SUMMARY OF 1100 AM AST...1500 UTC...INFORMATION
-----------------------------------------------
LOCATION...10.9N 51.7W
ABOUT 550 MI...885 KM ESE OF BARBADOS
MAXIMUM SUSTAINED WINDS...45 MPH...75 KM/H
PRESENT MOVEMENT...WNW OR 285 DEGREES AT 25 MPH...41 KM/H
MINIMUM CENTRAL PRESSURE...1005 MB...29.68 INCHES
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looking at chantal vis and rgb loops it had a Northern component to its movement but now it appears to have ceased now looks to be moving W and slowing down a bit causing the convection to catch up with the almost naked spin LLCOC seems to be located near 11.2N 51.8W just waiting for more sat images to to come in to verify
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Quoting Tropicsweatherpr:
Hi Storm2007.

The wave that GFS and HWRF develop is now emerging West Africa right?


Its going to be a complicated process, but technically, yes.

There is a strong wave axis that should emerge into an area of strong convection immediately off the African continent.

The wave should emerge in about 48-60 hours
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Quoting 358. washingtonian115:
This reminds me of Hanna and Ike.Hanna was steered into the east coast and was a struggling storm all it's life.While Ike was powerful and went into the gulf.

The only reason why Hanna struggled was because of Hurricane Gustav to her immediate WNW in the Gulf. Gustav's outflow sheared Hanna and kept her weak and made it hard for her to recover. If it wasn't for Gustav, Hanna could've been a Major Hurricane Coming right for the Carolinas... So really, You Carolinians can thank Gustav for saving your butt in 2008.
And those of you in South Texas, You can thank Tropical Storm Lowell in the Eastern Pacific for Combining and Amplifying the Trough and picking up Ike earlier and steering him into the Upper Texas coast instead.
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Quoting 355. TropicalAnalystwx13:

I'm not sure if the blog is able to see these images because they're straight from WxBell, and you have to have a subscription to WeatherBell to see them.


he has a 7 day free trial posted now
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Quoting 362. zampaz:

Yes, you almost finished coloring yours in, and StormTrackerScott barely got started.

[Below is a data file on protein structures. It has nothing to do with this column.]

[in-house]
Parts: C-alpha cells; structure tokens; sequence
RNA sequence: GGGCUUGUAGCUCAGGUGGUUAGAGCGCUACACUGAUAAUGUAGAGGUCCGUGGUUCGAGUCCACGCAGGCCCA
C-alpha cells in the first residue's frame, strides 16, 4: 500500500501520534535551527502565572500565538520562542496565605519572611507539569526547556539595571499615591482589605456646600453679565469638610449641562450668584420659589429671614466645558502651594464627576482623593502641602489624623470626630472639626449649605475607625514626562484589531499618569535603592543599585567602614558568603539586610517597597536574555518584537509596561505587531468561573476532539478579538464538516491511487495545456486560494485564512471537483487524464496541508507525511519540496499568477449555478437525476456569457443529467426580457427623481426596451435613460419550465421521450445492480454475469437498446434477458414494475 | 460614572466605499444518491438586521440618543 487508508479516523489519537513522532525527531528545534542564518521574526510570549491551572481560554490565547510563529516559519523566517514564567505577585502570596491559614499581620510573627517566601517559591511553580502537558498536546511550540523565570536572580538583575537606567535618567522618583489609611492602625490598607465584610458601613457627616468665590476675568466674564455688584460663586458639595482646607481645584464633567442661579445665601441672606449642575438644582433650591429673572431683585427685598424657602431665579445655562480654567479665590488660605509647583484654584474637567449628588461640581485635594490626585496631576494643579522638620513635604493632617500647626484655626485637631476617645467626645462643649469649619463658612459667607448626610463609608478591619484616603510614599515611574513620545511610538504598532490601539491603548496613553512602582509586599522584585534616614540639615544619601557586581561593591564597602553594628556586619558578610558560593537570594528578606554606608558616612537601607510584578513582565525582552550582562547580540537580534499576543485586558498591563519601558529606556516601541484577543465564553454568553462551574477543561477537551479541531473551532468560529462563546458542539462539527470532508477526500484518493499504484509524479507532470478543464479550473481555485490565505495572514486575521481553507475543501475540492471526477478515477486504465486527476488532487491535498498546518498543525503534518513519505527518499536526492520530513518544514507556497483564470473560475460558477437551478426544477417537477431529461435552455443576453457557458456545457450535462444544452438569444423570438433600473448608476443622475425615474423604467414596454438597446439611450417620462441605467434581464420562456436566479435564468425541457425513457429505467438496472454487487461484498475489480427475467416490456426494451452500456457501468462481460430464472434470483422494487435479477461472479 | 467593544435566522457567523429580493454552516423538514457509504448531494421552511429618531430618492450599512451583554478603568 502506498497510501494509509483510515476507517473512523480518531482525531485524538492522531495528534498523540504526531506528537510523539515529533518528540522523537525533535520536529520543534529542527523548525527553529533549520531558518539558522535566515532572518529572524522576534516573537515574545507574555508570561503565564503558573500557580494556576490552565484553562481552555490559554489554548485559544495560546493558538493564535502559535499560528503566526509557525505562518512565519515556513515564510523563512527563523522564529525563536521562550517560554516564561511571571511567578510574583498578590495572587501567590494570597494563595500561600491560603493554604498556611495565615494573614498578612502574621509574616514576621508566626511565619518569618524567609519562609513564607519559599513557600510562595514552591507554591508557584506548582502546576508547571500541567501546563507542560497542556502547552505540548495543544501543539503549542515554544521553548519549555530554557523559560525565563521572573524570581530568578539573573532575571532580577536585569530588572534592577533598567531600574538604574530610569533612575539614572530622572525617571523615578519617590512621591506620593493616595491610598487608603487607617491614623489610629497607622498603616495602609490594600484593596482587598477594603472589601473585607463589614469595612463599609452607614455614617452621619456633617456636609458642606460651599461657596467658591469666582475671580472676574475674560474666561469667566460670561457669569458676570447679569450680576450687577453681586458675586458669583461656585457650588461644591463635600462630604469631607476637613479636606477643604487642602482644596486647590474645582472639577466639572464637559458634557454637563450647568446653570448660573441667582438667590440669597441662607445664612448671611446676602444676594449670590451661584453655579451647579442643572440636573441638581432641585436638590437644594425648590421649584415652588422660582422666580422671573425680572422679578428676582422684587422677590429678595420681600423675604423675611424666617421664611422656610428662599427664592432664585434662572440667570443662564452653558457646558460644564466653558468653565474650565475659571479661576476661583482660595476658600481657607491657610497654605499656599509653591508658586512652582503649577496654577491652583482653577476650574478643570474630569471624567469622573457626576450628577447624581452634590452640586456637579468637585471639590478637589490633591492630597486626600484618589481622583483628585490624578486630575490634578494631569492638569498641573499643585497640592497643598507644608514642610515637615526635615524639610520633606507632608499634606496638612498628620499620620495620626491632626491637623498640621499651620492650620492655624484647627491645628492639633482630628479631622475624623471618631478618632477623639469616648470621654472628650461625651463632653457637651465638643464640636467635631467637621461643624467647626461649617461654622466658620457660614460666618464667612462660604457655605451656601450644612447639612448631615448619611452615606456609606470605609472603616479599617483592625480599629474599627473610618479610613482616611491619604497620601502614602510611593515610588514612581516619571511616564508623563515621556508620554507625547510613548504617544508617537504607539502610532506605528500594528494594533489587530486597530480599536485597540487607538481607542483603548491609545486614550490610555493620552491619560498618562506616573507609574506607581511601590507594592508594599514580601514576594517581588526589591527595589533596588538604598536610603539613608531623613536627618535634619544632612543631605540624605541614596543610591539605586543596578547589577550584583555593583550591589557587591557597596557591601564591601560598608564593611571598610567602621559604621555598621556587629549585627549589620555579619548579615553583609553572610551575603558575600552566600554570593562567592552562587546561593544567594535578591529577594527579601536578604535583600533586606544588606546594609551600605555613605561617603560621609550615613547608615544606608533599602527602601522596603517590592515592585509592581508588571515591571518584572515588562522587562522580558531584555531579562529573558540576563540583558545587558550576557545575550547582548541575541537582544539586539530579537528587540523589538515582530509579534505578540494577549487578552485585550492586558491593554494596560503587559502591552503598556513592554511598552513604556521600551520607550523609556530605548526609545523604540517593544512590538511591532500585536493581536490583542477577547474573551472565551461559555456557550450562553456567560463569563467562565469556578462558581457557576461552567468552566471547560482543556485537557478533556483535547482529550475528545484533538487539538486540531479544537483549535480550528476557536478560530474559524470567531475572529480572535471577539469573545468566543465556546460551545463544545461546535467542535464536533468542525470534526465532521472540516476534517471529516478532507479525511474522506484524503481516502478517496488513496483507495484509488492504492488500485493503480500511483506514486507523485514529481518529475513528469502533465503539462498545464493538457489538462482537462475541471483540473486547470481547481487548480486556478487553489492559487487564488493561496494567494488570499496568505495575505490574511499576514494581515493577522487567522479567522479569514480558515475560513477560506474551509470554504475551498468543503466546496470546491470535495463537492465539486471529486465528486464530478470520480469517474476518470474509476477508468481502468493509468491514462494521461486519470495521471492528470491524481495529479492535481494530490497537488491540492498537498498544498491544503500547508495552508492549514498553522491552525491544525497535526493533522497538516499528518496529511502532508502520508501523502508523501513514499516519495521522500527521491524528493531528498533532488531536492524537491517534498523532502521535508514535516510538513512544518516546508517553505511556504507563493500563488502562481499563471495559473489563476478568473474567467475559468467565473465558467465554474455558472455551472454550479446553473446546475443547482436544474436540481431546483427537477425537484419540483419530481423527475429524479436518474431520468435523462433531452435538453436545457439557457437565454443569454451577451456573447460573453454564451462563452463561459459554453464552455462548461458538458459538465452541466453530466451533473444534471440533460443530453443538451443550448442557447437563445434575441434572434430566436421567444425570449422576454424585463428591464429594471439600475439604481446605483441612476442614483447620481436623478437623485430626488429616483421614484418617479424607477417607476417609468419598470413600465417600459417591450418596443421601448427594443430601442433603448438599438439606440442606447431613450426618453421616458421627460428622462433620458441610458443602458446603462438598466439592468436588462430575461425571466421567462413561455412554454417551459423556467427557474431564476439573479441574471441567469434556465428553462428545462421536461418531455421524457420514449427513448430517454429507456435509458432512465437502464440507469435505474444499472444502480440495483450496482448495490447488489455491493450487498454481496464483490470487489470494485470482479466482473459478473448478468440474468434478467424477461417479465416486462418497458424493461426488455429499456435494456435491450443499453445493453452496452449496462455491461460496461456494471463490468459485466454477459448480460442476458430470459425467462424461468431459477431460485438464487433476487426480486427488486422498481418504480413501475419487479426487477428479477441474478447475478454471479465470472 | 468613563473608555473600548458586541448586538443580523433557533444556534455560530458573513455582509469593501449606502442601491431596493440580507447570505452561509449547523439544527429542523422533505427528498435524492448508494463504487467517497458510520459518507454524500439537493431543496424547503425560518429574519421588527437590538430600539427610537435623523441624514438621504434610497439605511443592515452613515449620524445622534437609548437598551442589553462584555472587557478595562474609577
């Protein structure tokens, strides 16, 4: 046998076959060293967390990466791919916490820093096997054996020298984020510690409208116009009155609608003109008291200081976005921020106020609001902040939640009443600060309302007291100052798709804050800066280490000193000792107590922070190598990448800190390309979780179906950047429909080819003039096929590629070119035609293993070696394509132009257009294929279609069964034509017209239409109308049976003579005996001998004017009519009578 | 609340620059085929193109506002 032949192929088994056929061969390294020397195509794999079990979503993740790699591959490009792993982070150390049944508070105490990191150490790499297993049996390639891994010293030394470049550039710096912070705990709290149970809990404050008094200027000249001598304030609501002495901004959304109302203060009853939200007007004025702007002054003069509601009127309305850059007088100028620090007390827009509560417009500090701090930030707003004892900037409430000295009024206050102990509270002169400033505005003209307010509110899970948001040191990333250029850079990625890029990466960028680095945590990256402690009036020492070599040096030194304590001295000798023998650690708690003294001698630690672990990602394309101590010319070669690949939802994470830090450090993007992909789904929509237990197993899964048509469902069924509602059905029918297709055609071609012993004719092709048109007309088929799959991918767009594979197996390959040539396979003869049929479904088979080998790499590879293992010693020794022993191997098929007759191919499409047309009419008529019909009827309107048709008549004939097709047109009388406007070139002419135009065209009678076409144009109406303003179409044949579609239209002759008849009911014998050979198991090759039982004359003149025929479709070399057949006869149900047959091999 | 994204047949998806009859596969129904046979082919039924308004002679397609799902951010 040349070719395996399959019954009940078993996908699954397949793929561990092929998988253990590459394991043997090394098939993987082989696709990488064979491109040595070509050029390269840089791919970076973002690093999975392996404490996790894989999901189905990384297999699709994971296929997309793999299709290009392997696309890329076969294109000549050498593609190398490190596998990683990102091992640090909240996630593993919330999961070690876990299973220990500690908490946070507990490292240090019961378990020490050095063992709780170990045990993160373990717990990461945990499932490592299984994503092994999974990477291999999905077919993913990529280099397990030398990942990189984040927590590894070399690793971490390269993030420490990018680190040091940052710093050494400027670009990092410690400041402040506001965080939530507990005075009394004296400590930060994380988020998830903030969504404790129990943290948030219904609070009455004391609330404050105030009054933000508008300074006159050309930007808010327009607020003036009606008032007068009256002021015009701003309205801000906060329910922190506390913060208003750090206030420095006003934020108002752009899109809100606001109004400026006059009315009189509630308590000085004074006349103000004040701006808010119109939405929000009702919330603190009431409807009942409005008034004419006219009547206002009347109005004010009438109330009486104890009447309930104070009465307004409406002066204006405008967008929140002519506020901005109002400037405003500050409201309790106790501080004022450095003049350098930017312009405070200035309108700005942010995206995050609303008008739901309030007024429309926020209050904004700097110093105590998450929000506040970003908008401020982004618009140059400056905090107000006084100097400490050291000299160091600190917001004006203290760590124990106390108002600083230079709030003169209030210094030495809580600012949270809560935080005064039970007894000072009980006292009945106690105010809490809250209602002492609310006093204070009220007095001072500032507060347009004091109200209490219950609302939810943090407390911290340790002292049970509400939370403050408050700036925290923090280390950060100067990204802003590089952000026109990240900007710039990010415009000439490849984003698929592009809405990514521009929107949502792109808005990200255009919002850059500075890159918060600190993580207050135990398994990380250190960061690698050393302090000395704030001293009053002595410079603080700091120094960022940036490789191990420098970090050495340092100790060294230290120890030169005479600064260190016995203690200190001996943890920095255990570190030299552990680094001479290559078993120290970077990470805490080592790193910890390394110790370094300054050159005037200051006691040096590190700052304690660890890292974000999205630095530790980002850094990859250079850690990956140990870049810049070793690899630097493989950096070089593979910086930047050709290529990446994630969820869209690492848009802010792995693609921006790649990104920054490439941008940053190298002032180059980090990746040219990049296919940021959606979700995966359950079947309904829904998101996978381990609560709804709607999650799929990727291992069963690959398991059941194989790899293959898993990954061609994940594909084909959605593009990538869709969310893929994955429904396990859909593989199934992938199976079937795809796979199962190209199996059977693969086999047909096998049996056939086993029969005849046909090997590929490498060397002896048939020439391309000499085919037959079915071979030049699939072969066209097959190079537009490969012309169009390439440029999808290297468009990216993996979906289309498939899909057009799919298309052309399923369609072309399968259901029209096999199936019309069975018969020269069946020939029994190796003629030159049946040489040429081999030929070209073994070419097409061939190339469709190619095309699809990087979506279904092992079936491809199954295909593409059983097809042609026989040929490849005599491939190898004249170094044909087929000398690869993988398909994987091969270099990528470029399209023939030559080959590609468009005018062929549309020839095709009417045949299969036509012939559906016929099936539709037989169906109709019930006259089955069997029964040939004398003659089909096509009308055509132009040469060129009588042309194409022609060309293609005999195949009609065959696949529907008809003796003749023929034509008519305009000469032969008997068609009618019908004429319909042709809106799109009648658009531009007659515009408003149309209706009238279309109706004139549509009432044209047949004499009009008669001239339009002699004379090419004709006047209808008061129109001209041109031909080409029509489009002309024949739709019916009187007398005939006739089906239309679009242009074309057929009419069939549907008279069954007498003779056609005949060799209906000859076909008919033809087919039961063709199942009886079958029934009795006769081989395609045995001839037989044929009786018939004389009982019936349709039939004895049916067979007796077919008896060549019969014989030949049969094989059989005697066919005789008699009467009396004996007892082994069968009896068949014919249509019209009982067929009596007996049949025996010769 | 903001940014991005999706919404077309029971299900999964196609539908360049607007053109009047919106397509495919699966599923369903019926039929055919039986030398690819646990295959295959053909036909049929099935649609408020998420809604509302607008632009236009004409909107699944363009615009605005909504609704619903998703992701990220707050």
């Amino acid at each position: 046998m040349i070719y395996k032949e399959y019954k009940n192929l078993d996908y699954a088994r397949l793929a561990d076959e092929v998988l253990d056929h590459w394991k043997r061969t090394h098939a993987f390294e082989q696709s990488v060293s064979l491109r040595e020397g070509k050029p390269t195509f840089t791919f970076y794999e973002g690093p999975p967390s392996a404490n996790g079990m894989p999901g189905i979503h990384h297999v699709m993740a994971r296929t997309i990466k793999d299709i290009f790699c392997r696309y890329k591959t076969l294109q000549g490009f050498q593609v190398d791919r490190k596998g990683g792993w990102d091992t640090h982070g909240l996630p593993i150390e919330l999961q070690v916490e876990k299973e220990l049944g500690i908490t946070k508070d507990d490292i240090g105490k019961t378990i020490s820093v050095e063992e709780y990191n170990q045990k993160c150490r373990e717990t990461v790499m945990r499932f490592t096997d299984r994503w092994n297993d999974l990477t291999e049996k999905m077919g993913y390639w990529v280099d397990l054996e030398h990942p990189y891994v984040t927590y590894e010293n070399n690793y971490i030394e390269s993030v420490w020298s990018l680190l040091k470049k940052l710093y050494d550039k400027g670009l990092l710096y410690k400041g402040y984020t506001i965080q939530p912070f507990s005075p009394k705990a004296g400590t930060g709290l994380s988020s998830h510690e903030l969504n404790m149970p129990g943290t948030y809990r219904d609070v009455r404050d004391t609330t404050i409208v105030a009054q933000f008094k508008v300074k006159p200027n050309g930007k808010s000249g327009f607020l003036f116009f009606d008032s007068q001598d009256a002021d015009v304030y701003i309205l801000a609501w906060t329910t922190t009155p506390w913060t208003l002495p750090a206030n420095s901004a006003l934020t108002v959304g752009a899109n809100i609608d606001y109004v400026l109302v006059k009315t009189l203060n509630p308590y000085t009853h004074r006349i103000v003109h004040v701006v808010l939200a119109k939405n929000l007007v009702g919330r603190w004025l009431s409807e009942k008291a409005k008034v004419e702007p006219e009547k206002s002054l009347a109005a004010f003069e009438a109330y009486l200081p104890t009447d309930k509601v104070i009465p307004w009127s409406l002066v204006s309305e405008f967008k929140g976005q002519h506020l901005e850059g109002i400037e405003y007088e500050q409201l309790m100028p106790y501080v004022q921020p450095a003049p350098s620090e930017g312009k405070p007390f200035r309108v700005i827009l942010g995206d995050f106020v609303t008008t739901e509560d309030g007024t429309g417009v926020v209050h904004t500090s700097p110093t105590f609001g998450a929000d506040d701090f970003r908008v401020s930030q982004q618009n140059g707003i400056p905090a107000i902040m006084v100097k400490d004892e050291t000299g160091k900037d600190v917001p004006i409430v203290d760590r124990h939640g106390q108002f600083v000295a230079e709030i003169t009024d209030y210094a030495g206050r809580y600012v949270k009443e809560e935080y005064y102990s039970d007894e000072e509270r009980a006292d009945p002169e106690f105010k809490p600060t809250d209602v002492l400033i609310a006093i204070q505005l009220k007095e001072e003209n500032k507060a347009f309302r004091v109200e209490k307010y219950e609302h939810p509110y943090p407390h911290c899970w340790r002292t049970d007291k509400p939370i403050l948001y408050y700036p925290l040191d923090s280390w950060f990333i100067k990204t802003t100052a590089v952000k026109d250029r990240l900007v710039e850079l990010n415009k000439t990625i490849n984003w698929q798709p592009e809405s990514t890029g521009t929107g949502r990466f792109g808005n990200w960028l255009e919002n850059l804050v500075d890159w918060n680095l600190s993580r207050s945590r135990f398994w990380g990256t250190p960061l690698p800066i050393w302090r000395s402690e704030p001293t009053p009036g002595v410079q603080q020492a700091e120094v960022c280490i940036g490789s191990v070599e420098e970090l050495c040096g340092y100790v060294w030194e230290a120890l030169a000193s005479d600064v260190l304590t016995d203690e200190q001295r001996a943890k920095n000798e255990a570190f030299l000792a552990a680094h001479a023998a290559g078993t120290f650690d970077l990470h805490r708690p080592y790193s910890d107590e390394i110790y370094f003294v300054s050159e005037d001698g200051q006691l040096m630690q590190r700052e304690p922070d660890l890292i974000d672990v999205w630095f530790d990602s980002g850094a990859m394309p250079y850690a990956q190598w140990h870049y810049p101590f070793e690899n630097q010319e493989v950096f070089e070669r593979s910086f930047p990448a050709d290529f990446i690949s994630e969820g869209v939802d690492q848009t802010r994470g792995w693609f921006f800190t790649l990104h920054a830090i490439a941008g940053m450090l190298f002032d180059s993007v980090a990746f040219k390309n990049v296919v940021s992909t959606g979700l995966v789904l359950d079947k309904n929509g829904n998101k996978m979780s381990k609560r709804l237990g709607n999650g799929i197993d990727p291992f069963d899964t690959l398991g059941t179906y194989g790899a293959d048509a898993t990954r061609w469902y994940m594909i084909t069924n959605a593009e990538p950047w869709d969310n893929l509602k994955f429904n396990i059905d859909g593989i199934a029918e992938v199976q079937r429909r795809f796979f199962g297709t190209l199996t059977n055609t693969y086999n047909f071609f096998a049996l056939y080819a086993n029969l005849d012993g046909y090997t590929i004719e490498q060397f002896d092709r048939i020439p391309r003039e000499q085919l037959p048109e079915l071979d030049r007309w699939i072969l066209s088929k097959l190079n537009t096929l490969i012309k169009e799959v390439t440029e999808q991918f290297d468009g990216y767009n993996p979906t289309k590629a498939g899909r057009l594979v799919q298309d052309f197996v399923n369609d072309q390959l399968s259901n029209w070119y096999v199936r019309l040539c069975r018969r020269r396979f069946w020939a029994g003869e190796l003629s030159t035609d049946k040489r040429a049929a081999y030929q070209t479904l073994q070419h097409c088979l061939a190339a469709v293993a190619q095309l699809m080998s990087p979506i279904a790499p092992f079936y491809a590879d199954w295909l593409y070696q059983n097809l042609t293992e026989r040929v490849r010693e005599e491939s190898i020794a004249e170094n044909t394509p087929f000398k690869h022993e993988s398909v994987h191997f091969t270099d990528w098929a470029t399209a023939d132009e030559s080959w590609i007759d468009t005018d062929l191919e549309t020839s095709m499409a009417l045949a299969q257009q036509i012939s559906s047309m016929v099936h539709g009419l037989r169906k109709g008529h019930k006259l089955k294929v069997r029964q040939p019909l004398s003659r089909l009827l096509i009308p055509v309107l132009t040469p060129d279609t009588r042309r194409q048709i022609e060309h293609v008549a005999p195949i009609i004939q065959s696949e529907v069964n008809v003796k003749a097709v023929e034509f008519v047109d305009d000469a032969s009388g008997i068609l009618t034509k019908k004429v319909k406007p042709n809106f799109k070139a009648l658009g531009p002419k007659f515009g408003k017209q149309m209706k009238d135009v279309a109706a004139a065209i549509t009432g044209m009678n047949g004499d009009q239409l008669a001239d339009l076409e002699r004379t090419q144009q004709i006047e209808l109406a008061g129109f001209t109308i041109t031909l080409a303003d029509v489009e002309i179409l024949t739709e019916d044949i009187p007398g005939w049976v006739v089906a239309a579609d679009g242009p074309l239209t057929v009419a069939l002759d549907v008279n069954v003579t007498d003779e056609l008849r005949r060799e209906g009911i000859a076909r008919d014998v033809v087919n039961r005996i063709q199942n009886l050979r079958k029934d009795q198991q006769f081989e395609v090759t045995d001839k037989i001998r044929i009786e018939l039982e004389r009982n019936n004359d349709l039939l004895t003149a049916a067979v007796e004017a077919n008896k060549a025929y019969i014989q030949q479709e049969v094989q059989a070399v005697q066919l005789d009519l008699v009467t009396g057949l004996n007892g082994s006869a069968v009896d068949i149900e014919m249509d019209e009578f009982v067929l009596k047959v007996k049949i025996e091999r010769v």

You think Paint Shop is easy at my age.
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Yikes!

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Quoting 381. ncstorm:


the GFS was showing how many storms to hit florida in long range? The CMC got 1 to a month of runs in May from the GFS..
That is true can't forget all the ghost storms the GFS has shown us through the years in the long range.
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There's going to be a strong tropical wave ahead of the wave that could become our next cyclone.

This will act as a buffer against dry air, shear should be low, and trades won't be as deadly this go around.

I'm impressed already by the potential conditions.

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NHC track looks good to me. With the global models showing a pretty substantial doorway to the north along the east coast in the form of a trough, I'd be surprised if a decently defined Chantal (read as not a remnant low) goes anywhere else but through there.



However, looking at the mean patterns over a week out, any following system that were to develop may not have the same opportunity.

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Quoting 377. centex:
Chantel looking very raged, looking for exposed center soon. If it opens up all the model tracks are fiction. It's a fighter so not giving up on it.

Looks like it's trying to cover up. Again.
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132 hours

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Hi Storm2007.

The wave that GFS and HWRF develop is now emerging West Africa right?
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Quoting 380. TylerStanfield:
Chantal Off the East coast of Florida.
Dorian Strengthening out in the Central Atlantic.
That is some anomalous ridging in the Atlantic.
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GFS really intensifies Chantal before coming into Volusia County (New Smyrna Beach area).

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Jeff co-founded the Weather Underground in 1995 while working on his Ph.D. He flew with the NOAA Hurricane Hunters from 1986-1990.